Recharge via time-dependent Neumann & deliverability boundaries in EOS9
I am trying to model recharge to a shallow aquifer using a 20 m-deep 1-D (1 m x 1m cross-section) iTOUGH2-EOS9 model in which I incorporate the following processes: (1) infiltration at the top of the unsaturated zone, and (2) flow out of the bottom to represent saturated flow away from the model location. I initialized the system with the water table at 6 m deep by setting a hydrostatic water pressure profile below that elevation and gravity-capillary equilibrium above it.
I then ran a "steady state" simulation in which I incorporated a constant Neumann boundary in the top node to represent a yearly average infiltration rate, and a deliverability boundary in the bottom node to represent saturated flow. For the bottom boundary, I set the flowing bottomhole pressure to that of the bottom node from the hydrostatic initial condition (so that flow would only occur when additional water reaches the saturated zone and thus increases the pressure at the bottom), and adjusted the Productivity Index (PI) until the fluxes through the two boundaries were somewhat consistent. This resulted in what seems to be a rather low value for PI (on the order of 1e-17).
I am now having trouble when I try to incorporate transient infiltration using a simple "step function" boundary at the top, with a non-zero flux for some time and then zero flux thereafter. The simulation runs, but the results don't make sense because neither the total liquid mass in the system, nor the saturation profile in the unsaturated zone, nor the water table elevation, change through time. Could someone please help me to solve this problem by looking at the 3 attached files and answering the following questions?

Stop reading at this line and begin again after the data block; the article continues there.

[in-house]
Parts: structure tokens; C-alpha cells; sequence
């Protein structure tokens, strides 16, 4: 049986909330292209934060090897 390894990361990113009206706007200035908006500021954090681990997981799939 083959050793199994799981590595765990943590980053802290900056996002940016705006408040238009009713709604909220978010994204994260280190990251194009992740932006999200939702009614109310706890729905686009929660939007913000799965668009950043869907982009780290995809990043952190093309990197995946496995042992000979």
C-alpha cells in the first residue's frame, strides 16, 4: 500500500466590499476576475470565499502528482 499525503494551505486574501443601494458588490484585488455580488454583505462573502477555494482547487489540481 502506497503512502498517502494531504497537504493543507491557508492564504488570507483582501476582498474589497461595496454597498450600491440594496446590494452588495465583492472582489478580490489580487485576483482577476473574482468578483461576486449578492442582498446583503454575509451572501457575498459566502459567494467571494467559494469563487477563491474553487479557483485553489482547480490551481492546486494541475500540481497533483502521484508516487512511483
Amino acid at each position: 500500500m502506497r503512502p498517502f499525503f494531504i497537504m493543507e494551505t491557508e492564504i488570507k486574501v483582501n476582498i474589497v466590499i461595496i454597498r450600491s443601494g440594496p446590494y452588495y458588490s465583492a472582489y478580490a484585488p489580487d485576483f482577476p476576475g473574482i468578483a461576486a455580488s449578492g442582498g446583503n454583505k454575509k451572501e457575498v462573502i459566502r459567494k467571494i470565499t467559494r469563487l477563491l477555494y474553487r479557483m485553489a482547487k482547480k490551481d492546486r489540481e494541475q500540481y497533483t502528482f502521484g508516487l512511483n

- Why doesn't the code honor the flux-versus-time information I give it? According to the GENER block in my input file called "run.txt", the flux at node A0000 should be 0 at t=3601 seconds, but the output file called "run_gener.csv" shows that the rate becomes half of its initial value at 7200 s, and doesn't reach 0 until 10800 s. Why isn't the code taking more than one time step between each output time that I list in the TIMES block?
- Was the method I used to set the Productivity Index reasonable? The value I reached is ~13 orders of magnitude smaller than the values given in some of the examples in the TOUGH manual, but since I'm not actually modeling a well, I'm not sure what a reasonable value might be. Likewise, does it make sense to apply this boundary to only the bottom node? If not, how does the code interpret the input for the "number of layers"? That is, would I need to set the boundary at the top of the producing zone, or the bottom?
Thank you very much in advance for your help.
Thank you for the quick response. I changed MOP(12) to 2 as you suggessted, and according to the new run_gener.csv output file, this did in fact make the generation rates closer to what I was trying to get. However, the most important problem persists. That is, saturations and water volumes in the unsaturated zone don't change through time.
Can anyone help me to figure out why water isn't entering the system?
Try out the attached input file. I made a few key changes to what you provided:
1. I changed your initial time step size to 1.0e+0 in PARAM.2. It was originally 1.0e10, which forced itough to attempt calculating the whole simulation in a single time step. Since you listed your first time in the TIMES block at 3600. (the end of your injection), it reduced that single step to an hour, rather than 1e+10 seconds. Still, it was unable to resolve the transient behavior of the recharge.
2. I deleted the 3rd record of your PARAM block. Since your initial time step was listed as a positive number, iTOUGH does not know that you're listing individual time steps for it to calculate on the following line.
3. I changed your max time steps (in PARAM.1) from 500 to 9999, which I believe defaults the simulator to look for other stopping conditions (TIMAX or a numerical stability check).
I haven't had a chance to review the outputs too thoroughly, but I definitely see some changes to your output this time.
Let me know how this works.